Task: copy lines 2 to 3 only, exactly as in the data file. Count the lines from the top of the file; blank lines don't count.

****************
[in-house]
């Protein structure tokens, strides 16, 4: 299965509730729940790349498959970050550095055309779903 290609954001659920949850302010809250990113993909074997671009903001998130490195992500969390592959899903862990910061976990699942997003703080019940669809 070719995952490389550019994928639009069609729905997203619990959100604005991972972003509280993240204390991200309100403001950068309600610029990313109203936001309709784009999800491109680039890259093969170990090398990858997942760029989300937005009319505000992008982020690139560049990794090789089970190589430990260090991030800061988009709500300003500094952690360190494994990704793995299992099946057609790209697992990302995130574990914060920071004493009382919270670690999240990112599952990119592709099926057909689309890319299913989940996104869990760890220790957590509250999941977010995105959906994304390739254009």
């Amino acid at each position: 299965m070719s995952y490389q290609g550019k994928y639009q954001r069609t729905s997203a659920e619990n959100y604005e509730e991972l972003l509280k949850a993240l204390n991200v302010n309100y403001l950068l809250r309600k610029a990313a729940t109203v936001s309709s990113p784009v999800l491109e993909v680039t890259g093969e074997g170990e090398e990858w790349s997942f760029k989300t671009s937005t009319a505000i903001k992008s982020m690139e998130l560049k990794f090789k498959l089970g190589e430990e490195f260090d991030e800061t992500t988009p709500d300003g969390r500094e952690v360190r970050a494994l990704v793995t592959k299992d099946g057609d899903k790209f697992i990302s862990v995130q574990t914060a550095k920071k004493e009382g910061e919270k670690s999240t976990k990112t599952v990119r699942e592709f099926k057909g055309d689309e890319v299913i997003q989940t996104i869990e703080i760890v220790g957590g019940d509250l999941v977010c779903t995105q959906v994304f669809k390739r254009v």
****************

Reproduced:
């Protein structure tokens, strides 16, 4: 299965509730729940790349498959970050550095055309779903 290609954001659920949850302010809250990113993909074997671009903001998130490195992500969390592959899903862990910061976990699942997003703080019940669809 070719995952490389550019994928639009069609729905997203619990959100604005991972972003509280993240204390991200309100403001950068309600610029990313109203936001309709784009999800491109680039890259093969170990090398990858997942760029989300937005009319505000992008982020690139560049990794090789089970190589430990260090991030800061988009709500300003500094952690360190494994990704793995299992099946057609790209697992990302995130574990914060920071004493009382919270670690999240990112599952990119592709099926057909689309890319299913989940996104869990760890220790957590509250999941977010995105959906994304390739254009």
């Amino acid at each position: 299965m070719s995952y490389q290609g550019k994928y639009q954001r069609t729905s997203a659920e619990n959100y604005e509730e991972l972003l509280k949850a993240l204390n991200v302010n309100y403001l950068l809250r309600k610029a990313a729940t109203v936001s309709s990113p784009v999800l491109e993909v680039t890259g093969e074997g170990e090398e990858w790349s997942f760029k989300t671009s937005t009319a505000i903001k992008s982020m690139e998130l560049k990794f090789k498959l089970g190589e430990e490195f260090d991030e800061t992500t988009p709500d300003g969390r500094e952690v360190r970050a494994l990704v793995t592959k299992d099946g057609d899903k790209f697992i990302s862990v995130q574990t914060a550095k920071k004493e009382g910061e919270k670690s999240t976990k990112t599952v990119r699942e592709f099926k057909g055309d689309e890319v299913i997003q989940t996104i869990e703080i760890v220790g957590g019940d509250l999941v977010c779903t995105q959906v994304f669809k390739r254009v």